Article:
Germany also have a very favorable record against Portugal on the international stage. They have lost only three of the 17 games they have played against A Seleccao, the last one being at the EUROs in 2000. The two sides have met in three of the last four major international tournaments and Germany came out on top in each one.
What Germany will we see?
The biggest question going into this game is what lineup Löw will put out. The injuries, the weather conditions in Brazil and the lack of form of certain players has led Löw to consider making radical changes to the team, both tactically and in the team’s style of play. We could see an entirely different Germany from the one we saw four years ago in South Africa.
First, one of Löw’s key priorities going into Brazil was to stabilize the team’s leaky defense. Germany have struggled to defend consistently over the years and to keep clean sheets against top opposition. Part of the solution to that problem could be a more conservative defensive approach, namely in the way the fullbacks are utilized.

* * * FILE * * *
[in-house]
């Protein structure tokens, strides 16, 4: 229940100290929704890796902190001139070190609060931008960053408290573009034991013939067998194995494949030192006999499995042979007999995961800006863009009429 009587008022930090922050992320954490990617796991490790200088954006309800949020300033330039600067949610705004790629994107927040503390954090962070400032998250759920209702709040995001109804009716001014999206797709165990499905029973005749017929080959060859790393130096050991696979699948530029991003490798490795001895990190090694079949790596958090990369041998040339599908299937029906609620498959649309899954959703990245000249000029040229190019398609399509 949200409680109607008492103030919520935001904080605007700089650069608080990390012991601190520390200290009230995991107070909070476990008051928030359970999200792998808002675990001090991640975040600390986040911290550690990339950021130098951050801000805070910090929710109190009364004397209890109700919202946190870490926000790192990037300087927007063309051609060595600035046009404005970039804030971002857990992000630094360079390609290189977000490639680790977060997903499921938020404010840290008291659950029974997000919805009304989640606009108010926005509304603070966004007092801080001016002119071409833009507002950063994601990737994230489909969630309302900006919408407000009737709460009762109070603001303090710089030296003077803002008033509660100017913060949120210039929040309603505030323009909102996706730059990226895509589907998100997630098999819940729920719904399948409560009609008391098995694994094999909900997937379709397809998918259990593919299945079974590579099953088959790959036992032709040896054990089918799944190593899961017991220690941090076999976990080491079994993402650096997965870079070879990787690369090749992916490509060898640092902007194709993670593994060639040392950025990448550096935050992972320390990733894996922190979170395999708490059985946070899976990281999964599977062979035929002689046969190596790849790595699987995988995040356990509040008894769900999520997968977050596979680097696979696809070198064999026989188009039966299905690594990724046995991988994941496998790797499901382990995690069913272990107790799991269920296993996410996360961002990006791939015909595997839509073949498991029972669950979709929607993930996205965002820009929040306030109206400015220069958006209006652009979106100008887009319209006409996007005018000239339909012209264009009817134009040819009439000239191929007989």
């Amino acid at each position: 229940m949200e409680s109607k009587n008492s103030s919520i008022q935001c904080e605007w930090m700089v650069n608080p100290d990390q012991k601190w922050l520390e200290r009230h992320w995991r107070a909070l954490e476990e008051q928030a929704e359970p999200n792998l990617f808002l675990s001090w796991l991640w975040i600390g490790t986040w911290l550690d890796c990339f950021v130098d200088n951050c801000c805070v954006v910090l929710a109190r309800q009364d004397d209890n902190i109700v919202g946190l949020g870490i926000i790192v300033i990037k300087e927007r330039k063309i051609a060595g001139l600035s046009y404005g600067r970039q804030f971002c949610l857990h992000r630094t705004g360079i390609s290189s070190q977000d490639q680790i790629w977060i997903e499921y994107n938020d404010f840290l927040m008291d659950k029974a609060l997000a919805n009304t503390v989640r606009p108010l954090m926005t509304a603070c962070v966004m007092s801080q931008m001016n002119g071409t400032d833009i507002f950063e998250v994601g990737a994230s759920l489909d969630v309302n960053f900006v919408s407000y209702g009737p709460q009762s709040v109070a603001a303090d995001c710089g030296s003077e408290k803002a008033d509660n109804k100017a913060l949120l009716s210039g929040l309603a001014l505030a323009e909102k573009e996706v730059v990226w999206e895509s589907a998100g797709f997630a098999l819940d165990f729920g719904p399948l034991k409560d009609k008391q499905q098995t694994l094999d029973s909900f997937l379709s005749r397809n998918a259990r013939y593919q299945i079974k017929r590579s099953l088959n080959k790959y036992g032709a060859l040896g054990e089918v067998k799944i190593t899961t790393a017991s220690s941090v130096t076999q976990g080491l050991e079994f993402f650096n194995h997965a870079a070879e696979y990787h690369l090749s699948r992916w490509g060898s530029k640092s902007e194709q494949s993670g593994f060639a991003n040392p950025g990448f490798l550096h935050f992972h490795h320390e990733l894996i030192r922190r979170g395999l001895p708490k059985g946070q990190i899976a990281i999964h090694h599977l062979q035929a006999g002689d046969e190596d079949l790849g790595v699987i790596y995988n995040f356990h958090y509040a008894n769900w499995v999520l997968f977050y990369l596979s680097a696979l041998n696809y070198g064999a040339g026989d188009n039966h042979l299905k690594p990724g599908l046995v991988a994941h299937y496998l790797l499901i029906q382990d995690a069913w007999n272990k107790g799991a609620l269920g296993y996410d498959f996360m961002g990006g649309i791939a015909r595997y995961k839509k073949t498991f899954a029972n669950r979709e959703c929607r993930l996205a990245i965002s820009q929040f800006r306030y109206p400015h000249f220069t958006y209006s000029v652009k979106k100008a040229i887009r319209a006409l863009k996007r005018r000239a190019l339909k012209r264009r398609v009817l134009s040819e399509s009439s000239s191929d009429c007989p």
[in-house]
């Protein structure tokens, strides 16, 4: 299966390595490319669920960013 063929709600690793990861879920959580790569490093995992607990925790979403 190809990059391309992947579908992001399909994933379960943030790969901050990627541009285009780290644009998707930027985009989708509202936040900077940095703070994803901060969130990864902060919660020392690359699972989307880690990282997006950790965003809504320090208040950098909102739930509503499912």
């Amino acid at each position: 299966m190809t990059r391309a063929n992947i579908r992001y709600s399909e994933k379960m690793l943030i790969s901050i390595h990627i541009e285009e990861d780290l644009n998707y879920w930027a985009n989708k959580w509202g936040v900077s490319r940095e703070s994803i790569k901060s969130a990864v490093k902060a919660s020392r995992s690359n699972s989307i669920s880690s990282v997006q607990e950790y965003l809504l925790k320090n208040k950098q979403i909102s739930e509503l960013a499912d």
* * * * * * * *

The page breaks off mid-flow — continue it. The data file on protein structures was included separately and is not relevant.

Löw mentioned that the hot climate in Brazil does not necessitate the use of high-pressing and high-playing fullbacks. In the friendlies before the tournament he used centerbacks Jerome Boateng and Benedikt Höwedes in the fullback positions and could very well do the same against Portugal. Defend first, break quickly on the counter could be the team’s philosophy in Brazil.
Second, Bastian Schweinsteiger’s recurring ankle problems will likely mean the team’s vice-captain will miss out on the start against Portugal and Philipp Lahm will slot into the midfield role he so superbly carried out for Bayern Munich this season, which also aligns with the team’s more defensive approach.